McLaren racing director Eric Boullier says that anything is possible when it comes to the future of the team's partnership with Honda.
Since the Woking-based outfit and the Japanese manufacturer renewed their successful partnership from the 1980s three years ago, performance has been massively disappointing.
Honda's power unit has not only under-performed, its reliability has been dismal, with few signs of improvement.
"The problem is that we do not just buy an engine," said team boss Boullier.
"Honda started with a clean sheet, with new regulations, and with Honda's good reputation.
"But we had no guarantee about the final product, because you can't forget that we do not pay for these engines," he added.
But the failure of the works collaboration so far has triggered a plethora of rumours, and a state of affairs which has star driver Fernando Alonso searching for greener pastures.
Belgian daily La Derniere Heure asked Boullier directly if it is possible a lawyer could get McLaren out of its contract with Honda due to poor performance.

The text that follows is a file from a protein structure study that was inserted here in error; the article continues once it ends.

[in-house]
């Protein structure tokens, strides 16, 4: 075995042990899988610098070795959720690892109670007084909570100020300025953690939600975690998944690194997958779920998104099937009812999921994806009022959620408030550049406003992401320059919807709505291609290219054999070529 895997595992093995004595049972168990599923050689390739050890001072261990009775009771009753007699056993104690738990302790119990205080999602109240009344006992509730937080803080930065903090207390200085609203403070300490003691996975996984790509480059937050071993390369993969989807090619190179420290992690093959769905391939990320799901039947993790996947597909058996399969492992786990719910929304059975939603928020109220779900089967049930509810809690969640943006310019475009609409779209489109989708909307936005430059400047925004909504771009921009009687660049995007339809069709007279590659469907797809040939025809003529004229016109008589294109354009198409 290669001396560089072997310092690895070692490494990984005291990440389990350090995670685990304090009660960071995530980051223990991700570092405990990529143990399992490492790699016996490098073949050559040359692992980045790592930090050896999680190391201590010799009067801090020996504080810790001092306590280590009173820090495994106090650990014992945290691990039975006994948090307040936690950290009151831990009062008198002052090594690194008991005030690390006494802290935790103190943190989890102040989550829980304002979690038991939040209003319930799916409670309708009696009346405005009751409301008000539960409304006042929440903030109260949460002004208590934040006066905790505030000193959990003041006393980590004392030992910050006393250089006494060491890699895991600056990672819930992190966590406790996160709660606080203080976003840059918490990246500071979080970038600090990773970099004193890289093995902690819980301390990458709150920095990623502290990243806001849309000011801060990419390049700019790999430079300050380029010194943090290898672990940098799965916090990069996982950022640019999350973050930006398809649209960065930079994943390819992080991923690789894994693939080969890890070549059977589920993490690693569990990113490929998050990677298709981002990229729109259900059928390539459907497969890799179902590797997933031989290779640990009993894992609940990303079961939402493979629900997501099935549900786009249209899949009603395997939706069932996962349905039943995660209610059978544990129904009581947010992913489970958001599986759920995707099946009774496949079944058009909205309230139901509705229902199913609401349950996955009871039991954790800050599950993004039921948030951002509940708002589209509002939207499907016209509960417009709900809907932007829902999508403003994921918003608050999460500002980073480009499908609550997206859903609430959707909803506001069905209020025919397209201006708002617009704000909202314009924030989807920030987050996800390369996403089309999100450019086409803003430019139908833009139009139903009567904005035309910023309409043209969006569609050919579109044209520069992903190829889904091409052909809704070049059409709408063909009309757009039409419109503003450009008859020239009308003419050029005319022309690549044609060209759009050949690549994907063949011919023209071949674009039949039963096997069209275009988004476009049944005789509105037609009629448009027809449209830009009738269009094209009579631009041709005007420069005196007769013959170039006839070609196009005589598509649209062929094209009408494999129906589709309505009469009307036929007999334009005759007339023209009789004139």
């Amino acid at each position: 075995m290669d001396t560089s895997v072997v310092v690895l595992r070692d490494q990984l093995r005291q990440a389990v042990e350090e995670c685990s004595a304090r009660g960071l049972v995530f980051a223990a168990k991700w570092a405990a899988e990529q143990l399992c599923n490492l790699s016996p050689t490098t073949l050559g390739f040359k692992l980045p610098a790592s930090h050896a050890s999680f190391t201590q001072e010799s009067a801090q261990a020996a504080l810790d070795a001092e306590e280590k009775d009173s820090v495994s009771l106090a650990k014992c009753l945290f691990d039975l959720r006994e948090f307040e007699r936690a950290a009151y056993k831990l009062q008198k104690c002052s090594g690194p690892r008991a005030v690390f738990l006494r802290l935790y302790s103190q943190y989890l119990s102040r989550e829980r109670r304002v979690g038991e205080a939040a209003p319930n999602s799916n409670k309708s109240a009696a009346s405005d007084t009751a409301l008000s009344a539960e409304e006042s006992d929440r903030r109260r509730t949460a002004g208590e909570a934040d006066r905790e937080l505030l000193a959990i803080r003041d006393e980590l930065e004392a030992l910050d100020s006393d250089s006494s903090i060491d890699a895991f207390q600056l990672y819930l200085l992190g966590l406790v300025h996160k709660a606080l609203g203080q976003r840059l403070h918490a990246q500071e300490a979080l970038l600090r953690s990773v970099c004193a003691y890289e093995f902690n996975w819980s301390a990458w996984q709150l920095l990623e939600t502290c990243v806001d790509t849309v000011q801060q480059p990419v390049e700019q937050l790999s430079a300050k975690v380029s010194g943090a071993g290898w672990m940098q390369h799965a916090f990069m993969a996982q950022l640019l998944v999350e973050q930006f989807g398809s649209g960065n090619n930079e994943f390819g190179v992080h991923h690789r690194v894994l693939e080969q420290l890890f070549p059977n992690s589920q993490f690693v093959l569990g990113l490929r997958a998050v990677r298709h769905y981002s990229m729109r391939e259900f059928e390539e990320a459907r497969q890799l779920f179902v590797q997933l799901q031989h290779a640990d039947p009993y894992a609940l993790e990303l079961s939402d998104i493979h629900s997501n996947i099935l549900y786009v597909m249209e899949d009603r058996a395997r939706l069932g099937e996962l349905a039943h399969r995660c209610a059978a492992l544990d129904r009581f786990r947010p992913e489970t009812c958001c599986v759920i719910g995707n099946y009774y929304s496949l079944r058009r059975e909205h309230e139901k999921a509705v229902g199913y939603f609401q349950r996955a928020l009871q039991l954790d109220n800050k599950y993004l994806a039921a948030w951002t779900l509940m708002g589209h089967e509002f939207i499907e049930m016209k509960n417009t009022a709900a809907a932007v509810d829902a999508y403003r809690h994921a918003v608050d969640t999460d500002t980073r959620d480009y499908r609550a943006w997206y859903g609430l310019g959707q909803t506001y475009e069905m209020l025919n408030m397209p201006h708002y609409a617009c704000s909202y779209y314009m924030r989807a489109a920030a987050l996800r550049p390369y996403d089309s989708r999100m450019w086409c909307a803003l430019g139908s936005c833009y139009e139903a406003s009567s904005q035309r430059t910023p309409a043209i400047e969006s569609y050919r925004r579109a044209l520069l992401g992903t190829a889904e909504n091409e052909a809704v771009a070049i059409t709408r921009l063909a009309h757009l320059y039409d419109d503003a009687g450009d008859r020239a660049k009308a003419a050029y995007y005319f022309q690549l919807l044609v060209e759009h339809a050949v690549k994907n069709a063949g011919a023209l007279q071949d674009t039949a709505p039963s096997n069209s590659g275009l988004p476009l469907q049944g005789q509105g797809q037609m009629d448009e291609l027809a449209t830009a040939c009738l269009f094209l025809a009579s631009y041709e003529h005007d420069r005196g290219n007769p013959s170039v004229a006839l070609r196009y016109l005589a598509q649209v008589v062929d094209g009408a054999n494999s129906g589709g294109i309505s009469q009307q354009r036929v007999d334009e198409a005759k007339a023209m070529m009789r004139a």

"Before we go to the lawyer, we are in the intermediate zone, trying to find solutions," Boullier responded.
"I'm spending my time between England and Japan trying to influence them, but it's difficult.
"It is already hard for a European to understand them, but for a European from racing, it is extremely hard.
"Their approach to F1 is: when everyone else goes to the right, we go to the left. It's extraordinary but it seems to work in the end, because Japan is still a great world power," said Boullier.
"But today it's about timing. They're going to get there, but instead of three years as you'd expect it could be six or seven years, and in the meantime you have to survive.
"As long as we progress it's ok, but then we backtracked so it became more complicated to motivate and to convince ourselves that we will get there," he added.
So when asked specifically if McLaren-Honda is definitely staying together beyond 2017, Boullier answered: "Everything is possible.
"What we are interested in is that it works, so that we are in a position to do what we want to do. But our intention today is not to divorce.
"I'm not going to make that decision," he insisted.
"It's for the owners of McLaren."